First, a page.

Australians may not be able to get emergency hospital care in a scenario predicted by modeling the current wave of COVID-19 which is ‘frightening’ doctors, sparking a call for people to make ‘choices’ important” for their health.
The looming crisis prompted Chief Medical Officer Paul Kelly to bring back the ‘flatten the curve’ message.
See Paul Kelly’s warning in the video player above
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However, unlike at the start of the pandemic, the best doctor has put the onus of avoiding the worst-case scenario on the Australian public, rather than through government lockdowns and mask mandates.
“We can all help that. It doesn’t just depend on governments, but also on individuals who can make these important choices,” he said. Sunriseechoing recent statements by Federal Health Minister Mark Butler that people should “take responsibility” for their health.
“Wear a mask if you are indoors. If you are eligible for treatment, check with your GP now, as this will reduce your risk of serious illness.
“And again, vaccination can protect you individually, as well as the community, so all of those things are really important for everybody to consider.”
According to the modeling reported by The Australian newspaper on Tuesday, there will be more than 5,000 hospitalizations for COVID-19 across the country in the coming months and patients with the virus will occupy one in 10 hospital beds nationwide.
This would see a situation similar to the post-Christmas wave, but this time hospitals are also responding to flu season.
Chris Moy, the vice president of the Australian Medical Association, said medical professionals were preparing for an “overwhelming” time.
“Can I just say, on behalf of the doctors and nurses I work with, the fear index is extremely high,” he said. Sunrise.
“This wave scares us because the strains of the BA.4 and Omicron subvariants are more infectious, cause more reinfections and can also cause more serious illnesses because they can descend into the lungs.
“So we’re really worried about being overwhelmed and in a situation where essentially people with COVID, and also without COVID, are going to have emergency care delayed.”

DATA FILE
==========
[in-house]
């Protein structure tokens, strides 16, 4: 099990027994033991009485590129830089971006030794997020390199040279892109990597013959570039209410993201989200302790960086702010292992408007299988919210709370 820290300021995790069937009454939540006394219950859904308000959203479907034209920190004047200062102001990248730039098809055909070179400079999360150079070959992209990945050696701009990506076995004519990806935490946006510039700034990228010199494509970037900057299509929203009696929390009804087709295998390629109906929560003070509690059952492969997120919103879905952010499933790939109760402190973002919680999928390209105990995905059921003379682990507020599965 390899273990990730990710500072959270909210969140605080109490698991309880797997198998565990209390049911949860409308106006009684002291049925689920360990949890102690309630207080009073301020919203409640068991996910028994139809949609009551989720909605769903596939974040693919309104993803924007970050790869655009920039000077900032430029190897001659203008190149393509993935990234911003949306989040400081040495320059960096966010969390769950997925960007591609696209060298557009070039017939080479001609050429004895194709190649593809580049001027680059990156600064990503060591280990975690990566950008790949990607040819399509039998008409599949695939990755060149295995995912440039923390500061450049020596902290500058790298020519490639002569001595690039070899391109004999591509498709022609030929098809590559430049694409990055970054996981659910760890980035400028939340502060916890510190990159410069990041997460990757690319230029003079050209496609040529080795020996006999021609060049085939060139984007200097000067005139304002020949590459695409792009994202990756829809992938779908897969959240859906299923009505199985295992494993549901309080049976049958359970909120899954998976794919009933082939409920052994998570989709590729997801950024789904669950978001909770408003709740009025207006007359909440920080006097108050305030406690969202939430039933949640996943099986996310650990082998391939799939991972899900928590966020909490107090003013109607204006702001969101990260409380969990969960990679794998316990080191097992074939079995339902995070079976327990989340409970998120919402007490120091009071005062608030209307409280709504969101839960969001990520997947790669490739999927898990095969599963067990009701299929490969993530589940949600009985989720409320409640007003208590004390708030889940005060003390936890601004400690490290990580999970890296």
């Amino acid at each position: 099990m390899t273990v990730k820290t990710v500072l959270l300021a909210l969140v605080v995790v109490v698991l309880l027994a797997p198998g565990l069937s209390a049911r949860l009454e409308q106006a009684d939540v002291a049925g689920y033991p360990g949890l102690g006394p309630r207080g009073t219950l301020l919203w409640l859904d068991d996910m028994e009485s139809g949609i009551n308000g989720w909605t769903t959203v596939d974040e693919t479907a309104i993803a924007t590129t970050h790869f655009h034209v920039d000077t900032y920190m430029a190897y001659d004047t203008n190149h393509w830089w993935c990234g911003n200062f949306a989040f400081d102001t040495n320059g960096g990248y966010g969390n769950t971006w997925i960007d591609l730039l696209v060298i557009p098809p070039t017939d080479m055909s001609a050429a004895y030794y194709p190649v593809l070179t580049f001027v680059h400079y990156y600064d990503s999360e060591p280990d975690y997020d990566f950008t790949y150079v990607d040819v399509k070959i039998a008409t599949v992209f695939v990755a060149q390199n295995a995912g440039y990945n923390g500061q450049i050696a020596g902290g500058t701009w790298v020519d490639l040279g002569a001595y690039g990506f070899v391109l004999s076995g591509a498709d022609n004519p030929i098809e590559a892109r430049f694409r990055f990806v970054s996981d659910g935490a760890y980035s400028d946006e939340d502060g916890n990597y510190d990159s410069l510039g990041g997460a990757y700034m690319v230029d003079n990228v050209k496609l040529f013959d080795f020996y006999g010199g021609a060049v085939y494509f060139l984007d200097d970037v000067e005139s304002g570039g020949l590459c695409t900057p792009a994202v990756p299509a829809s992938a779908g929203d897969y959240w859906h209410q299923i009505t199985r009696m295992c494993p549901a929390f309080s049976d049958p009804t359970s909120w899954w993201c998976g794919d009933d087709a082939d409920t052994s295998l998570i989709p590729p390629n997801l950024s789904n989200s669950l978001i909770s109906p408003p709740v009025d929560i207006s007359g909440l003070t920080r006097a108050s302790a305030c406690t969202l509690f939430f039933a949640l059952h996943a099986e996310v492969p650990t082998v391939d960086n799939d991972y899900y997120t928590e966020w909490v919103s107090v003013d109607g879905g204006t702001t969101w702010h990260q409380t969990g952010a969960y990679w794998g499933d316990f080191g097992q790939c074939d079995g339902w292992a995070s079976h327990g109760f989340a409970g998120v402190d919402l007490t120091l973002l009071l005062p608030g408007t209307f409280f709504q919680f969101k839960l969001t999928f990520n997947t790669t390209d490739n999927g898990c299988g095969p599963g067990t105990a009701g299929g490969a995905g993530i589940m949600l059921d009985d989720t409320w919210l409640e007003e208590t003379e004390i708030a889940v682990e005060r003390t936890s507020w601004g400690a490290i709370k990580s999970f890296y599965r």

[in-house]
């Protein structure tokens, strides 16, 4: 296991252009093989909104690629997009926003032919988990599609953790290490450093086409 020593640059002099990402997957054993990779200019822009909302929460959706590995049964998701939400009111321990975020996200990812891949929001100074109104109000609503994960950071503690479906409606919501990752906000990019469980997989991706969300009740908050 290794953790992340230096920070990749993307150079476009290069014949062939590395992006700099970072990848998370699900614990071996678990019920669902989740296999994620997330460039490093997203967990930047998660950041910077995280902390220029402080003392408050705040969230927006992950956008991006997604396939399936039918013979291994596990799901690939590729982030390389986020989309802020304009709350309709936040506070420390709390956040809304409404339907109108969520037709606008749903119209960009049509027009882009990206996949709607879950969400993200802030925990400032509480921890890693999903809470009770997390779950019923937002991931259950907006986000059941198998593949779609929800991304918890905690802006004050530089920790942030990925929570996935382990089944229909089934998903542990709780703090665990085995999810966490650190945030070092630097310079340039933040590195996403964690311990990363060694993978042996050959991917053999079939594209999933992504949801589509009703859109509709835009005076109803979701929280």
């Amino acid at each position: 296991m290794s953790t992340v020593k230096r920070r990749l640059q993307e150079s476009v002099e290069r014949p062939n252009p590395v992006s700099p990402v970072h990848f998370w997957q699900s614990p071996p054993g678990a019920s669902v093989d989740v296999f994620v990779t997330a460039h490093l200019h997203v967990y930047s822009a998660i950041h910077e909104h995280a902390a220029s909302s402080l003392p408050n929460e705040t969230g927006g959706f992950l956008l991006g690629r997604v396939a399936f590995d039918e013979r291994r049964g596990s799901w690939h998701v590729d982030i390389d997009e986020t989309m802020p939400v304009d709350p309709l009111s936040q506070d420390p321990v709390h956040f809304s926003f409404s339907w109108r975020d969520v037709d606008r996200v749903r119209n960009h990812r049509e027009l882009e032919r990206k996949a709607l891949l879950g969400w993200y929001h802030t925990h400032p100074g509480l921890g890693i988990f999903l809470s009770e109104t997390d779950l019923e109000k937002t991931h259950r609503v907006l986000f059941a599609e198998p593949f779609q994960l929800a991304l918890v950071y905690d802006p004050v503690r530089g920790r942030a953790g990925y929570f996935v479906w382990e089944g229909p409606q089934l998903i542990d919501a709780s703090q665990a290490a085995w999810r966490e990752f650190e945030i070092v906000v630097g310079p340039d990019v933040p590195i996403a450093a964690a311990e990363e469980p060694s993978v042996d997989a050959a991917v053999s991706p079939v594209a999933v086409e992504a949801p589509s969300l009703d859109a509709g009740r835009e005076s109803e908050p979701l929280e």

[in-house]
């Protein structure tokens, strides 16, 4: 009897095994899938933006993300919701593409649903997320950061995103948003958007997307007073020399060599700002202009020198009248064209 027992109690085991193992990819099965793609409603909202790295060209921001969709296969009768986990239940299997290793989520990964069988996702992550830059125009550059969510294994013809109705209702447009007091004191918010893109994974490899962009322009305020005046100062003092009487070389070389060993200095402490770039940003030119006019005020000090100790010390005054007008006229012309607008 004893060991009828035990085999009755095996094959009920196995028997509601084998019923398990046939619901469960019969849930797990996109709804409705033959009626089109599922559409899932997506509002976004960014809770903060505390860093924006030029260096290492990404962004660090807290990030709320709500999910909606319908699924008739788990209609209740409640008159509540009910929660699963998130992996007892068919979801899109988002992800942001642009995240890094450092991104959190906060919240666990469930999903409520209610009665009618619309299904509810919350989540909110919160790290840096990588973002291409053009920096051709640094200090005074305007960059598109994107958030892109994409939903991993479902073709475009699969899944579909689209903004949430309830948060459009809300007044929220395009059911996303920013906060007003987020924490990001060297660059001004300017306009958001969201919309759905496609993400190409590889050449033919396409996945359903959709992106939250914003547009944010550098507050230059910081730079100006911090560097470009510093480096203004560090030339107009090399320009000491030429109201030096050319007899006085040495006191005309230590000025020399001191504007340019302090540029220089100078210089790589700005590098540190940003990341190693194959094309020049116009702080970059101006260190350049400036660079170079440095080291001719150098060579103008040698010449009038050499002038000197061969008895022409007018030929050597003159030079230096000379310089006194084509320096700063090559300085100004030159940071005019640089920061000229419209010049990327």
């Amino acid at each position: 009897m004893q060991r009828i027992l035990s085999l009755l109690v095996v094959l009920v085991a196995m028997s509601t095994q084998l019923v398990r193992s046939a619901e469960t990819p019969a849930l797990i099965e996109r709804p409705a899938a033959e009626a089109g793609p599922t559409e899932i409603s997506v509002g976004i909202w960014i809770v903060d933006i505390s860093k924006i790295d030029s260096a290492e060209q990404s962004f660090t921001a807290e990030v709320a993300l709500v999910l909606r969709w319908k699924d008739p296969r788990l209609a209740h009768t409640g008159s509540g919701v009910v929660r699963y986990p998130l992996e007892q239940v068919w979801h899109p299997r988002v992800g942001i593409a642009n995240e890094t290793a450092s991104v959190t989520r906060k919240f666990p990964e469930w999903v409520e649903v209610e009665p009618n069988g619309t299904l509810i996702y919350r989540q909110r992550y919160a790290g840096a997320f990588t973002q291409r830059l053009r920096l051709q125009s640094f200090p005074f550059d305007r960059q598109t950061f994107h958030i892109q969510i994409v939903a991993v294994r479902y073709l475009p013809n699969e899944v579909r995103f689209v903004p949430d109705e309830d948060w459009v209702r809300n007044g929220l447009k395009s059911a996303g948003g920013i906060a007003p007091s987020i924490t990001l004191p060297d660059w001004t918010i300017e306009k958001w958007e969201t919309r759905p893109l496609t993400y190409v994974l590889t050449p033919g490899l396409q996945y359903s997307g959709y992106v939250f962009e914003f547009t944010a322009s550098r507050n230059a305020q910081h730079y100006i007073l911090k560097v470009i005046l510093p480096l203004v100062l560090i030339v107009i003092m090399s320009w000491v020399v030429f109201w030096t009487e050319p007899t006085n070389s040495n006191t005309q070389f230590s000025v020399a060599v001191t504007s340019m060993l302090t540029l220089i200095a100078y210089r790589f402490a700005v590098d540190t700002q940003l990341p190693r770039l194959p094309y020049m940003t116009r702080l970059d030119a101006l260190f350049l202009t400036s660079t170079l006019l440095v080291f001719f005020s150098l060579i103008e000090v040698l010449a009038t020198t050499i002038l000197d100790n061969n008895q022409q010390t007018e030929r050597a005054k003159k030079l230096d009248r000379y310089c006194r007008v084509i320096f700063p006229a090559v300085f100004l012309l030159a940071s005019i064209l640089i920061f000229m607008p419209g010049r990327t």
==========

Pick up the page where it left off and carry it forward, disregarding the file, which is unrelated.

What worries authorities about Omicron strains is the rate of reinfection.
On Tuesday, NSW became the latest state to reset the reinfection period to four weeks from 12 weeks, meaning recovered COVID-19 patients will have to be tested for the virus after 28 days if they show symptoms.
“The Omicron BA.4 and BA.5 sub-variants circulate widely in New South Wales. They are more able to evade immunity acquired in a previous infection and re-infection through vaccination is more likely and possible just weeks after a previous infection,” said NSW Health Officer Kerry Chant.
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Infectious disease doctor Paul Griffin said that while the strains provide “less potent and much shorter immunity”, vaccine boosters may provide protection.
“We know a similar thing happens with vaccines – their protection is reduced, maybe it’s a bit shorter,” he told 7NEWS.com.au.
“We can largely restore that with this fourth dose. This is why expanding this eligibility is so important.
“It immediately brings us back to very good levels.
“It will really help reduce infections, but especially serious illnesses.”
Doctors also warn that antiviral treatments, which have become more readily available, are no substitute for vaccination.
Royal Australian College of GPs vice-president Bruce Willett said the two measures were important but should be seen as having separate functions.
“One of the concerns about these antiviral agents is that people may see them as a substitute for vaccination – they are certainly not,” he told Sky News.
“Vaccination remains our first and most important protection against severe COVID.”